On that same trip in 2015, I spent time in Medellin and Bogota, this time for a mix of business and vacation. I hadn’t been to Medellin before, but had been watching Narcos to see a bit more about how things might have worked in the 80s and 90s. I didn’t really know what to expect and some of my family and friends still had the same idea about Colombia: that it’s dangerous, full of narcos, guerillas and corrupt police.

Upon arrival, I quickly realized Medellin didn’t deserve that reputation anymoreThe Medellin Miracle has reduced the murder rate by ~90%, opened up development opportunities and made the city a better place.

Medellin, know as the city of eternal spring, is a South American gem that’s just starting to get discovered by tourists. Nestled into a lush, green, mountain valley, Medellin has the same weather is the same all year round: 70s-80s and a bit of humidity. The locals say it’s a place you can pick your weather: want it a bit colder? Go up into the mountains a bit. Like it really hot? Go down into the valley some more. It rains tropically for part of the day during the rainy season, but otherwise is the perfect climate.

Cost of living is incredibly low. It would be hard to spend $2000 a month living in Medellin full time, living in the best areas of town in an apartment with beautiful views, living an incredible lifestyle. And you could certainly have a great lifestyle for $1000.

Backpackers have been coming to Medellin for years, but over the past few years, tourism is booming, along with a bourgeoning startup scene supported by talented engineering talent, talented entrepreneurs, smart venture capitalists, all helped on by Ruta N, a public/private program that gives grants to help entrepreneurs and tech people be successful.

I was just in Medellin again two weeks ago and the city keeps getting better. New infrastructure, restaurants and bars are opening up, nightlife is continuing to improve, startups, both from Colombia and abroad are expanding and more tourists are coming. Located 5 hours NYC, 7 from LA and Chicago, 3 from Miami, and 5 from Santiago and Buenos Aires, 3 from Lima, it’s uniquely positioned to take off as a place for tourism and to do business.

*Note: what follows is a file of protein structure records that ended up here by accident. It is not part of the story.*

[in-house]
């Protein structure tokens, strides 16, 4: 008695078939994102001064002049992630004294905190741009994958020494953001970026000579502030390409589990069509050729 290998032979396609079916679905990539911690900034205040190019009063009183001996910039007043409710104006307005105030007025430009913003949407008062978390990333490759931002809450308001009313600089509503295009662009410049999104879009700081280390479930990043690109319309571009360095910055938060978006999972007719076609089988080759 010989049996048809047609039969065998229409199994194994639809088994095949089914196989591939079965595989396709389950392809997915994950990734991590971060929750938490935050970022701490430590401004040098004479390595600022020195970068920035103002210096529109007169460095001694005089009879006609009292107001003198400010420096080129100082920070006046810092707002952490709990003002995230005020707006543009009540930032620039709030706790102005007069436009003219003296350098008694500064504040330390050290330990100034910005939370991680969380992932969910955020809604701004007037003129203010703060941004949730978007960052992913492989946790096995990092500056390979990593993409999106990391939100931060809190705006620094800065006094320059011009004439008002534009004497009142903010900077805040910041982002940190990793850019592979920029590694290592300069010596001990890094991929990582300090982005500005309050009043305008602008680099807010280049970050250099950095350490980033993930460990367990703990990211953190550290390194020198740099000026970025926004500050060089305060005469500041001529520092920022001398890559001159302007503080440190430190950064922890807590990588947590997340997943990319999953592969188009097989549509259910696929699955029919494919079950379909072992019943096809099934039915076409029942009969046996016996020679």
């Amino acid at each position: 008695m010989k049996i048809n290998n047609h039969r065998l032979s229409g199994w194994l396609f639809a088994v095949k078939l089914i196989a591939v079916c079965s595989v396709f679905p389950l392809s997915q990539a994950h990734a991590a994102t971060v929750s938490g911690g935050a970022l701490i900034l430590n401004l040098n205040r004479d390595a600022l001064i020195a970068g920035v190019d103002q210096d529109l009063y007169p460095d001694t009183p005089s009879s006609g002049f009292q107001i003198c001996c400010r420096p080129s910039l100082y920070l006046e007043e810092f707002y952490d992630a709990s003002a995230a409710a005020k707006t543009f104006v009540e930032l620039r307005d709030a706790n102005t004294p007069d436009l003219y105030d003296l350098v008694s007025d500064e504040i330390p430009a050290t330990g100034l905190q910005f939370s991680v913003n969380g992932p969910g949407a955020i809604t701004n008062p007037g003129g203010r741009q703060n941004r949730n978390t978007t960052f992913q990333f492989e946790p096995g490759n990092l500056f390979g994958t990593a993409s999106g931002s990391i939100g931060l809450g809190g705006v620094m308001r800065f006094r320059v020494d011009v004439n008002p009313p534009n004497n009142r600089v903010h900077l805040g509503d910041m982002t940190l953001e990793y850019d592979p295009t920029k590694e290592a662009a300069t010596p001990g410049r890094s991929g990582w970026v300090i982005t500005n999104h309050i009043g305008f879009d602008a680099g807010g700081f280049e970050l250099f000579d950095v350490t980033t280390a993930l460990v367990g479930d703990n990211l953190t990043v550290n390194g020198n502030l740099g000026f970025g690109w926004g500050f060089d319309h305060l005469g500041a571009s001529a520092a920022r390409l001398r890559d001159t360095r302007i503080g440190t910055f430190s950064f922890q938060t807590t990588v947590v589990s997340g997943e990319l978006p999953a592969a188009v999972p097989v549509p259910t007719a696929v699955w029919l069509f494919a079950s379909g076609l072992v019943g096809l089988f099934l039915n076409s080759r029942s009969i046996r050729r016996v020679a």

While Medellin is still clearly more dangerous than Chile or nice parts of major US cities, I never felt in danger riding public transport, taking taxis, and going to a night time soccer game. There’s still petty crime, drugs are readily available if you want them and there’s a bit of an edge in some places, but if you don’t get completely trashed and keep your wits, you’ll most likely be fine, just like in any other big city. There are still very dangerous parts of the country, mostly in areas where the ELN and FARC still have very strong influence near the Venezuelan and Ecuadorian borders, but most tourists don’t go there. The government has been negotiating with the guerrillas to end the world’s longest civil war. Most Colombians I talked to were sick of the conflict and ready for peace. They were hopeful that the peace treaty would be signed and that it would hold.

I’m really bullish on Medellin both as a bourgeoning tourist destination and also as one of Latin America’s startup hubs, and Colombia as a country. It’s a large market, close to the US, with interesting, open, fun people and some of the most incredible natural landscapes in the world. I’ll be spending more time there in the future.

Guatapé, 1.5 hours by car from Medellin

Guatapé, 1.5 hours by car from Medellin

Photo credits: Jorge Gobi, Nathan Lustig.